Gilles couldn't help but give 100%. His efforts in the 312 T5 and the 126C were simply stunning. He won the first ever race for a turbo car at Monaco, the track where "a turbo could never win" and the 126C was a complete dog of a machine. Simply a brilliant driver but also an incredibly fair competitor.
A great talent, no doubt about it. One of the quotes that I like the most, comes from Gaston Parent, his agent:

"I look at this kid and notice he’s very animated and when he talks about racing I can see him actually vibrate"
Was that quote from Gerald Donaldson's biography?

The definitive biography on Gilles, that. And the best sports biography I've read actually. To be recommended to those who haven't read it.
Get last week's Autosport before its replaced on Thursday with a dedicated section to the great man by Mark Hughes who saw his natural talent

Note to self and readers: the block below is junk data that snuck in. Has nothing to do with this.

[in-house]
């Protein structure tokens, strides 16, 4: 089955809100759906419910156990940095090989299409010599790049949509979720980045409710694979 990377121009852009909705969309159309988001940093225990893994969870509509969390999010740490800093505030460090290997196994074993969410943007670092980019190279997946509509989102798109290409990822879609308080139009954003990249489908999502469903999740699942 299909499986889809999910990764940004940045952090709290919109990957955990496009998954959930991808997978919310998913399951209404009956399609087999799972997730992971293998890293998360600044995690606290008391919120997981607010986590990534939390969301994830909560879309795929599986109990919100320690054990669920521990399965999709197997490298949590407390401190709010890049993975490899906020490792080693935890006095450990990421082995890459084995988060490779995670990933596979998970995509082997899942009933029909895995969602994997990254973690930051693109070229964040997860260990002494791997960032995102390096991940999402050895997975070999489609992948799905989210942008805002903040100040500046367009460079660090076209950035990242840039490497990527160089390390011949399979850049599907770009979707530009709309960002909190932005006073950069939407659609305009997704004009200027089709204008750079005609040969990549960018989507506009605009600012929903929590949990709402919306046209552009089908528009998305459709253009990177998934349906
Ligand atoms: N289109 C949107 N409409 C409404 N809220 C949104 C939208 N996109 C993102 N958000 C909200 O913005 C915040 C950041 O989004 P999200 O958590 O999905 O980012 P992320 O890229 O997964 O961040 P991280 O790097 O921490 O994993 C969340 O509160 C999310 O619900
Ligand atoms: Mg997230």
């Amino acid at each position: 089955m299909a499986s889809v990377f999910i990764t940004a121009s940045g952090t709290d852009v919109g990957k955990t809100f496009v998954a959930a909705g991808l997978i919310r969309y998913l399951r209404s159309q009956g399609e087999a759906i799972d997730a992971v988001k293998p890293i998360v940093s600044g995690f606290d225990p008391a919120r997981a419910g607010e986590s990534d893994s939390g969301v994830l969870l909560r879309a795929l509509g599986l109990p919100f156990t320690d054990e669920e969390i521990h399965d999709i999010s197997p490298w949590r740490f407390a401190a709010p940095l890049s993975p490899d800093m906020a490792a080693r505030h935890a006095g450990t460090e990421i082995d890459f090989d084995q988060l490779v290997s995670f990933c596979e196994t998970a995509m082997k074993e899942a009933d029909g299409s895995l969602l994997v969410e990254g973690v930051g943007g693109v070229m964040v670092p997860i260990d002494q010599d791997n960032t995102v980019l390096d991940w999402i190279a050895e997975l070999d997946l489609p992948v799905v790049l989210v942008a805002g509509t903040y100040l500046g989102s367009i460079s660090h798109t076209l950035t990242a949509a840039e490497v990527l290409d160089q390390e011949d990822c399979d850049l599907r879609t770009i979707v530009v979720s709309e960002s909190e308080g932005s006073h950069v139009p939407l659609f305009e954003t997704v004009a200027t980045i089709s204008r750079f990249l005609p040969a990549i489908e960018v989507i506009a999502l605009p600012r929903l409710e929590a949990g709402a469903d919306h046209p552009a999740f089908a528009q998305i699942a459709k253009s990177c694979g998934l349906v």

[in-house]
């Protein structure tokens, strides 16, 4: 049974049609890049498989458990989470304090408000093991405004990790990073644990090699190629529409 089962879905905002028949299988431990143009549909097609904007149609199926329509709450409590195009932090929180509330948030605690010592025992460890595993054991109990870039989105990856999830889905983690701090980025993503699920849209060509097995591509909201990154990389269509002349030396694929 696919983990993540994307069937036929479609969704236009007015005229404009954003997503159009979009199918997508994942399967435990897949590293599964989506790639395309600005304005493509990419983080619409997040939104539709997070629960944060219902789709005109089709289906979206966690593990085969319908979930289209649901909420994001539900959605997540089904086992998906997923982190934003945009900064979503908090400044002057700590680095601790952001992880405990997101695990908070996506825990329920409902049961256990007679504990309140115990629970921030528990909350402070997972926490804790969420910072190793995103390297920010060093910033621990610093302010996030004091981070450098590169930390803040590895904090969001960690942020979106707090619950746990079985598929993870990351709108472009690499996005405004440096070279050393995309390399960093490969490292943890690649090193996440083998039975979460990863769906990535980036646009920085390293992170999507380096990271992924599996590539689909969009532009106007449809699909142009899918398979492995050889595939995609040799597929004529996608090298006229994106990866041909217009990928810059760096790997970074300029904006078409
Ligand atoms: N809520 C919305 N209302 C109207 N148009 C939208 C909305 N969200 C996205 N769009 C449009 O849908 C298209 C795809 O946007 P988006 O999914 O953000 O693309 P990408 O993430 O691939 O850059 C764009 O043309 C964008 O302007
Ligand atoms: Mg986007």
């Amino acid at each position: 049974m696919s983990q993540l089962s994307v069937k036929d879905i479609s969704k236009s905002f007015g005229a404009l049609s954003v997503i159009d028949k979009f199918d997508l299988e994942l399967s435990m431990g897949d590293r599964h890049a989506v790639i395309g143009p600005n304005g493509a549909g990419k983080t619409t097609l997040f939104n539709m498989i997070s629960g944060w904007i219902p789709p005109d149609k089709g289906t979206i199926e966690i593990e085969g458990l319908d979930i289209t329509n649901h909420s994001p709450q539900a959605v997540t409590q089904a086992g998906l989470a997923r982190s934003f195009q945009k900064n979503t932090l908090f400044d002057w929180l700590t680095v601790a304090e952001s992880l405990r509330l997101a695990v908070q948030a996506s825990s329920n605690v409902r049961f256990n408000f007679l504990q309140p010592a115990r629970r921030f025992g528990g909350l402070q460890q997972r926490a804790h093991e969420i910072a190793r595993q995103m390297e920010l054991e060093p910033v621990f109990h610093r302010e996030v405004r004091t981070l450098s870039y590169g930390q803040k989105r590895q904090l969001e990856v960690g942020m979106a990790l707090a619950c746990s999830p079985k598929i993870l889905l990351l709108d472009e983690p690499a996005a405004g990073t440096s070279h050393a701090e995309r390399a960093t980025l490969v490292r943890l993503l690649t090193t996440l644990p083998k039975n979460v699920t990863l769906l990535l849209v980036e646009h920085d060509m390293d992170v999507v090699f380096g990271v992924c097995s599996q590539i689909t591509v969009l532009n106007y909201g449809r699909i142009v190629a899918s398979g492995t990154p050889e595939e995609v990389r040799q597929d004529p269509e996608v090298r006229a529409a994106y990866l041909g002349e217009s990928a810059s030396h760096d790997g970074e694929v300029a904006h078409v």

The fact he was faster than Hunt in a non grand prix together and in his debut he was on the pace of leaders in an old Mclaren was astonishing enough for Ferrari to give him a run to replace Lauda for 1978

Okay in 1978 he was beaten by Reutemann which was due to his lack of experience but he did show flashes of his ability where he outdrove the car which Reutemann could not

in 1979 he was contracted No 2 but was faster than Scheckter who was suppose to be NO 1 and the absurd rules of 8 from 15 scores count with 4 from 8 then 4 from 7 in the 2nd half.

Scheckter was given the hurry up that if he did not win Ferrari would back Villeneuve .. Scheckter won two races including I think ZOlder where he caused an incident where Regazzoni tipped into Villeneuve who then had to fight from last to 3rd only to run out of fuel on last lap which would probably given GIlles the title

there was off course the 3 wheel drag to the pits and the famous wheel to wheel with Arnoux at DIjon

Scheckter own words " we had got on well and he wanted to win every lap instead every race "

Villeneuve was loyal not to pass Scheckter at the last race which could have given him the title instead ever the loyal team player